“November 16–22. Ether 6–11: ‘That Evil May Be Done Away,’” Come, Follow Me—For Sunday School: Book of Mormon 2020 (2020)
“November 16–22. Ether 6–11,” Come, Follow Me—For Sunday School: 2020
Record Your Impressions
To help class members share something they found meaningful in Ether 6–11, you could invite them to imagine that these chapters were being made into a movie; what phrase from Ether 6–11 would they suggest as a title? Give them time to think about this, and invite them to share their titles and explain why they chose them.
This week’s outline in Come, Follow Me—For Individuals and Families suggests comparing the Jaredites’ voyage across the sea to our journey through mortality. Ask class members who tried this activity at home to share insights they gained from this analogy. To help class members make further comparisons in class, invite them to look in Ether 6:1–12 for details about the voyage that could have symbolic meaning (such as the shining stones, the barges, and the wind) and list them on the board. Then class members could spend several minutes working in pairs or small groups to study the verses and discuss what these symbols might represent in our lives. For example, what is our “promised land”? (verse 8). How does God guide us on our journey?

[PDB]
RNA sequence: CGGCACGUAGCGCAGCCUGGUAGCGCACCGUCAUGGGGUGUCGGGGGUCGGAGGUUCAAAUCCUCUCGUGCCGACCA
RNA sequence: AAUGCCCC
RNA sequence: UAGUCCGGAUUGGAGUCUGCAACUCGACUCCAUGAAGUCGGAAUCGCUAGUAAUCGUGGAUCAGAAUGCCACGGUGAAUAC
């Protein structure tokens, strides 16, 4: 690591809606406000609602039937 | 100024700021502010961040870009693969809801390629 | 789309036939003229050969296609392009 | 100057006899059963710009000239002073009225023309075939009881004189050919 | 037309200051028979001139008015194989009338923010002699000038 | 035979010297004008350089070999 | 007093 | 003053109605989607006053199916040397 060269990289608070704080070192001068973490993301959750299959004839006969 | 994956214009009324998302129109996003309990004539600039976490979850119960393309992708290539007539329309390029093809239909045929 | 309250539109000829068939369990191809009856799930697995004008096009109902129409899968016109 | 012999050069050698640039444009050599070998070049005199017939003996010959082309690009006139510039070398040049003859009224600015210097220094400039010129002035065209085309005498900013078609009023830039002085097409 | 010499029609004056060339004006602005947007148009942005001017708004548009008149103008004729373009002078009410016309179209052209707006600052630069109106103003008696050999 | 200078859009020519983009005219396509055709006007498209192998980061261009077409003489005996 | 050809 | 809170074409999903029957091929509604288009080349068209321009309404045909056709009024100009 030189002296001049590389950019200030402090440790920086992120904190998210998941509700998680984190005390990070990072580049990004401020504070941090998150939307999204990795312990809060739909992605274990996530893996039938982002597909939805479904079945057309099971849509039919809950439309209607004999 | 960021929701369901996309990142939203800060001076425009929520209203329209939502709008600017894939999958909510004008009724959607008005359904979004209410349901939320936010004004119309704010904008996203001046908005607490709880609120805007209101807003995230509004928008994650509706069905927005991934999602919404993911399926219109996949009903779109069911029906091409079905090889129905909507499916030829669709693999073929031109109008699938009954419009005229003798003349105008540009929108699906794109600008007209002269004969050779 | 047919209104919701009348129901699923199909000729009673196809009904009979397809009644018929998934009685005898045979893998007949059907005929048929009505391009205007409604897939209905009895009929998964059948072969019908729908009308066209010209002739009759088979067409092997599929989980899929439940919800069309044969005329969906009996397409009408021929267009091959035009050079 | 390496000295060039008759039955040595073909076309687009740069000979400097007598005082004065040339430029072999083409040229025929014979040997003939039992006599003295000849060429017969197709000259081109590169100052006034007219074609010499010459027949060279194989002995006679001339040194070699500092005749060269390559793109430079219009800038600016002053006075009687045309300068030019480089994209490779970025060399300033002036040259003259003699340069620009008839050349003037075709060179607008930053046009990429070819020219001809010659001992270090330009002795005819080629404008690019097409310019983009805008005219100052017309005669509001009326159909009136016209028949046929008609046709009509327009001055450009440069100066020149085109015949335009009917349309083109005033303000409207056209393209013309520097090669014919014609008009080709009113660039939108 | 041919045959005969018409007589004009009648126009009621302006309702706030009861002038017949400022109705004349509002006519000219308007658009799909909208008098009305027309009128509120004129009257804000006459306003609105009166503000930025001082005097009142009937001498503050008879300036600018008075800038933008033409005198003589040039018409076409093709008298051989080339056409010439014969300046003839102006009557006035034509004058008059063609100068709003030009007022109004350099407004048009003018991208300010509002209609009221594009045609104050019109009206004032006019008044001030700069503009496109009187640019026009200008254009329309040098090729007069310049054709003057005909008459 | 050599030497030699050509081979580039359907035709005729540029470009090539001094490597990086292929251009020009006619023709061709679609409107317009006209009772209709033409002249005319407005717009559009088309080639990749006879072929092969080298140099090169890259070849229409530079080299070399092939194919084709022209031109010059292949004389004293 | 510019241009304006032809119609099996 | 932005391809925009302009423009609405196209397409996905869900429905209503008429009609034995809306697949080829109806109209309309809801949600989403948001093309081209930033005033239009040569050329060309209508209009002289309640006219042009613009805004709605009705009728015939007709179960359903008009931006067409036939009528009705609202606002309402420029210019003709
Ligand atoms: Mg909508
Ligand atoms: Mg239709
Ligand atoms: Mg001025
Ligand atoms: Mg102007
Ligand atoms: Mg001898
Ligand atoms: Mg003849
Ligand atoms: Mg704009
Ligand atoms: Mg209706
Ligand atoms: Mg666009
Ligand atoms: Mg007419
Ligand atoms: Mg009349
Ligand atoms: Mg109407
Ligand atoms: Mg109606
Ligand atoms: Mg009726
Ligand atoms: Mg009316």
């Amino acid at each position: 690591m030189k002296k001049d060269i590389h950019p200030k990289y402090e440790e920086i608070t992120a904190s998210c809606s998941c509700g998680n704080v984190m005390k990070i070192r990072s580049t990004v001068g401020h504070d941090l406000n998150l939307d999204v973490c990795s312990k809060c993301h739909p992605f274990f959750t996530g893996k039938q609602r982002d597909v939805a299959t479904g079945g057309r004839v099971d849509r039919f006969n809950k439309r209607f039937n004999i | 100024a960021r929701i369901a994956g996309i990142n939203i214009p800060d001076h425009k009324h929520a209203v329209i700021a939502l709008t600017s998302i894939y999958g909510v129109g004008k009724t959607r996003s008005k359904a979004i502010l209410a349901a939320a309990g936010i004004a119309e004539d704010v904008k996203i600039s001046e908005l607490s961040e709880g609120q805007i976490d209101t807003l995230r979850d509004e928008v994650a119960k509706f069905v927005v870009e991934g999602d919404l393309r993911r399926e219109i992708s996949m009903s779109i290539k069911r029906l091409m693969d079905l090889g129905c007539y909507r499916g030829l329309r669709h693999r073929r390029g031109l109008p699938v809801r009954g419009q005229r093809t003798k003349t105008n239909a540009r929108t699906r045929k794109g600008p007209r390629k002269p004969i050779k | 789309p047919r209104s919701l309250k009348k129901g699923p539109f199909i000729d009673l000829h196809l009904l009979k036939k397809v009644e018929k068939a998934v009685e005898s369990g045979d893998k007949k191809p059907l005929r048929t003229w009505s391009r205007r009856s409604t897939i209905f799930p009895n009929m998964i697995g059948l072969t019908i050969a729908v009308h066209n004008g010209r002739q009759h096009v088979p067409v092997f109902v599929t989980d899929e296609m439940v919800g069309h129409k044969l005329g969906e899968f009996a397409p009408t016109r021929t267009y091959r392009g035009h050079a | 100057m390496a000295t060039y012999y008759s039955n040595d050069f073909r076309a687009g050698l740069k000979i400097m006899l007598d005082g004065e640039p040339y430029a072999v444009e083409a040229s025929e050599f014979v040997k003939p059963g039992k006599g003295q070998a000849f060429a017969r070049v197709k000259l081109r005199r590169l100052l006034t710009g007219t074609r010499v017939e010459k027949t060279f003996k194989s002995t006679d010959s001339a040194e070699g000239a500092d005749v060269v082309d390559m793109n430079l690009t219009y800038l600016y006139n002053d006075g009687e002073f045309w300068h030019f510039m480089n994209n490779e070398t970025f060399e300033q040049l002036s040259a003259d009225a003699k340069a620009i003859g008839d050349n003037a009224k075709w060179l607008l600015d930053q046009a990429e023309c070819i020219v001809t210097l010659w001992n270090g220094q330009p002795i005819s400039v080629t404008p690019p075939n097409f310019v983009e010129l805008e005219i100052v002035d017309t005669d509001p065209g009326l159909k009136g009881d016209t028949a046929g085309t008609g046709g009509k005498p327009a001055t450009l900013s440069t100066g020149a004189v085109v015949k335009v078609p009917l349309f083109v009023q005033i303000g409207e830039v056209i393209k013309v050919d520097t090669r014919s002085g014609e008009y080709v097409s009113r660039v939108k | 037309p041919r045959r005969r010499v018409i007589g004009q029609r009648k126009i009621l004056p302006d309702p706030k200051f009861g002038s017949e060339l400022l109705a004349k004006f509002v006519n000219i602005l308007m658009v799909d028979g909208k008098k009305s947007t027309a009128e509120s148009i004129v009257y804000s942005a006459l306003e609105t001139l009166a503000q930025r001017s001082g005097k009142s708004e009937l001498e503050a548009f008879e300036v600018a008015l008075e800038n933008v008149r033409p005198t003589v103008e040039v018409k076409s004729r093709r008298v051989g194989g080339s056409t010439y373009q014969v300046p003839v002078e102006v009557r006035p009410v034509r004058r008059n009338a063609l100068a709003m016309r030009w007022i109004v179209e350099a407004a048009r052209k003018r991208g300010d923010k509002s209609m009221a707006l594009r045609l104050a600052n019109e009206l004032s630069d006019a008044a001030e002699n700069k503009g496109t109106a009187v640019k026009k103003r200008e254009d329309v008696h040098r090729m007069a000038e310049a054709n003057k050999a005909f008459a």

You could use Ether 6:1–12 to inspire a discussion about how turning to God helps us grow through our trials. For example, the quotation in “Additional Resources” can help class members compare the “furious wind” mentioned in verses 5–8 with the adversities of life. What did the Jaredites do when they “were encompassed about by many waters”? (verse 7). Class members could share experiences in which their adversities helped drive them forward. How did the way they responded to their trials help them progress toward their “promised land”? How did the Lord help them through their struggles? Encourage them to refer to words and phrases from Ether 6 as they share their experiences and thoughts.
Although much of the story of the Jaredites illustrates the negative consequences of pride and wickedness, it also includes periods of humility and prosperity that we can learn from. To help class members learn from these positive examples, you could divide the class into two groups and assign one group to read Ether 6:7–18 and 30 while the other group reads Ether 9:28–35 and 10:1–2. Ask them to look in these verses for evidence that the Jaredites had humbled themselves—or were humbled by their circumstances—and how the Lord blessed them as a result. When class members have had sufficient time, invite members from each group to share what they learned. How does being humble help us draw closer to God? Singing or listening to a hymn about humility, such as “I Need Thee Every Hour” (Hymns, no. 98), could add to this activity.